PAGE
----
Net-Zero Energy Buildings: A Stepping Stone to Decarbonisation


Net-Zero Energy Buildings: A Stepping Stone to Decarbonisation

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Net-zero energy buildings are gaining traction in global markets. Using a combination of sustainable design principles and smart technologies, they limit emissions and offset unavoidable CO2 production. Their large scale implementation is a viable way to achieve net-zero goals.

13 April 2022 – by Eric Koons   Comments (0)

As global governments shift toward decarbonising their economies, net-zero energy buildings are becoming more popular among developers. Most countries have set net-zero targets to lower greenhouse gas production and limit climate change impacts. An integral part of achieving these net-zero goals is reducing the amount of initially produced emissions and increasing renewable energy generation. This is done by using more renewable energy instead of fossil fuels, creating carbon offsets through sustainable forestry, and taking the energy efficiency measures regarding facilities and structures – like buildings.

What Does a Net-Zero Energy Building Look Like?

A net-zero building is a structure that balances its carbon emissions with carbon removal. Typically, installing local renewable energy systems and power storage is integral for these projects. The next part is increasing energy efficiency by using materials that maximise a building’s insulation, energy, and temperature control. Paired with smart technology, such as energy meters and heat sensors, net-zero buildings are cutting-edge and can generate revenue through energy production and storage. The purpose is to reduce energy consumption and energy cost, take advantage of natural ventilation and light, and build a nearly zero energy building.

Core components of a net-zero energy building.
Source: Urban Land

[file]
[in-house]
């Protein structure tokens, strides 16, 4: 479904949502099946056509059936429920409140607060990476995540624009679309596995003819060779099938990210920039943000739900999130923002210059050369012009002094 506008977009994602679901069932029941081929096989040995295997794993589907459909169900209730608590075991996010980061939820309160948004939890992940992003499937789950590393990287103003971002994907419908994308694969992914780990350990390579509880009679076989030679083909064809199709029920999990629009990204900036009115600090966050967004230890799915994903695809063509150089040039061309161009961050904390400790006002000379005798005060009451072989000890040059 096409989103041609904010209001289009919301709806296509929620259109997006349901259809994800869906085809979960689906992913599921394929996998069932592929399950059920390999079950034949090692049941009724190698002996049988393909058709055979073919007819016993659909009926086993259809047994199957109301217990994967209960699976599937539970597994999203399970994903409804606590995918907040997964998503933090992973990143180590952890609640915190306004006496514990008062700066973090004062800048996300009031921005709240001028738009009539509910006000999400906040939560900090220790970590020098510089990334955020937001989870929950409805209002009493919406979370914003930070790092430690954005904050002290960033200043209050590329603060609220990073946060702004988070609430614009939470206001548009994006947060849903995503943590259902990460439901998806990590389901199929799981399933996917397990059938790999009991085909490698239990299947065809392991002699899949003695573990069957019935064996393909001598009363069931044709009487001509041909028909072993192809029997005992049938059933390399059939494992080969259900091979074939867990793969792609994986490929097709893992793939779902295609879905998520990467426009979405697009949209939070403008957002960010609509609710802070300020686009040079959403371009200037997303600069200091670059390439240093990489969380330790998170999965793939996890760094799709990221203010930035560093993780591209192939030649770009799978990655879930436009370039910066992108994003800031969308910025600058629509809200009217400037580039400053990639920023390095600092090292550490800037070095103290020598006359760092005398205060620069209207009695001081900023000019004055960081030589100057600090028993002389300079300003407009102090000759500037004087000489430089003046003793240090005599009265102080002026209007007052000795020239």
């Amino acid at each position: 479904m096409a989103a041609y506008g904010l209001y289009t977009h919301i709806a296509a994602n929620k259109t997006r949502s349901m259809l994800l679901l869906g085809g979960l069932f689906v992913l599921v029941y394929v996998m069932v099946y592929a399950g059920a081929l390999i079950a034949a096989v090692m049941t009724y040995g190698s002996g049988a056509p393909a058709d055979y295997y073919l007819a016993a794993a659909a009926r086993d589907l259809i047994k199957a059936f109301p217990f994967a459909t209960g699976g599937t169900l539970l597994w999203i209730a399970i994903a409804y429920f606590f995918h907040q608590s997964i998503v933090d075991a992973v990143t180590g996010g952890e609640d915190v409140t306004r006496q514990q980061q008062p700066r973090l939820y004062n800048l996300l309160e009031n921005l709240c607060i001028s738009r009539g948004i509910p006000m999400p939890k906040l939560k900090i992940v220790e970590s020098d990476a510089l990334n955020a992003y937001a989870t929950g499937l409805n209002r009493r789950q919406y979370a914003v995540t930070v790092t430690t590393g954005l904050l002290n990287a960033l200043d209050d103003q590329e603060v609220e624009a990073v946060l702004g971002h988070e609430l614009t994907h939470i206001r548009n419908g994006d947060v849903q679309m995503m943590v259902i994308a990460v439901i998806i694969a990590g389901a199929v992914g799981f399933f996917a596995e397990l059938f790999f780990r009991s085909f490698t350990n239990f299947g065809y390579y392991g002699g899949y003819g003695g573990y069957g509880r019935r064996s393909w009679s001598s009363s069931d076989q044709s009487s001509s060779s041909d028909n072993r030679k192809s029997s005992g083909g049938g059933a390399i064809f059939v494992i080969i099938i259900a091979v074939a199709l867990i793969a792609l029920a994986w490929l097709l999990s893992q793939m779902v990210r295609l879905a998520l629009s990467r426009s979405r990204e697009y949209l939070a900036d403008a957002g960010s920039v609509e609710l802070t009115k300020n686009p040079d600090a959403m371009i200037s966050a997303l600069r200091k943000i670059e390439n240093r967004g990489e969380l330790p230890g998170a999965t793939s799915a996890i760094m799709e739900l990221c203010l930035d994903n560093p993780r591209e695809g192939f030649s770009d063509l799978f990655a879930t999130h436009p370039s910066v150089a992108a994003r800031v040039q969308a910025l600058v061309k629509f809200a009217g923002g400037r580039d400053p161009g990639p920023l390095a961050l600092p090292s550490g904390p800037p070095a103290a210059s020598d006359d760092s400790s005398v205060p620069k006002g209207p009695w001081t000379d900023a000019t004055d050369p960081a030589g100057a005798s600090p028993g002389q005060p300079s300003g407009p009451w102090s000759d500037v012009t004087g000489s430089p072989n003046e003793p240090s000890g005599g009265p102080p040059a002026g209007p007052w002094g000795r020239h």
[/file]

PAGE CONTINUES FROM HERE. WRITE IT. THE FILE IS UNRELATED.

However, we can also renovate existing buildings to be as efficient as possible. Installing renewables or sourcing energy from a renewable utility company is one way of reducing carbon emissions and energy costs. Another way is changing one’s heating and energy habits within a building by using smart technology and appliances.

How Do You Get a Net-Zero Energy Building?

Whether the building is a home, a small business or a large-scale operation, there are opportunities to create an energy-efficient building that meets net-zero goals. For example, optimising new developments by using passive solar heating and cooling stabilises the temperatures throughout the day. This, paired with energy-efficient heating, cooling, insulation, windows and appliances, ensures that a home is energy efficient. The exciting part about the concept is that it is entirely scalable. It can be applied to a small family home, a university campus or residential and commercial buildings.

How Many Net-Zero Energy Buildings Are There?

A 2017 report by the World Green Building Council (WorldGBC) – released before the adoption of net-zero goals by most world governments – showed that there were roughly 500 net-zero commercial buildings and 2,000 net-zero homes around the world. This represented under 1% of all buildings worldwide at the time, and WorldGBC noted that there was a need to ramp up efforts significantly.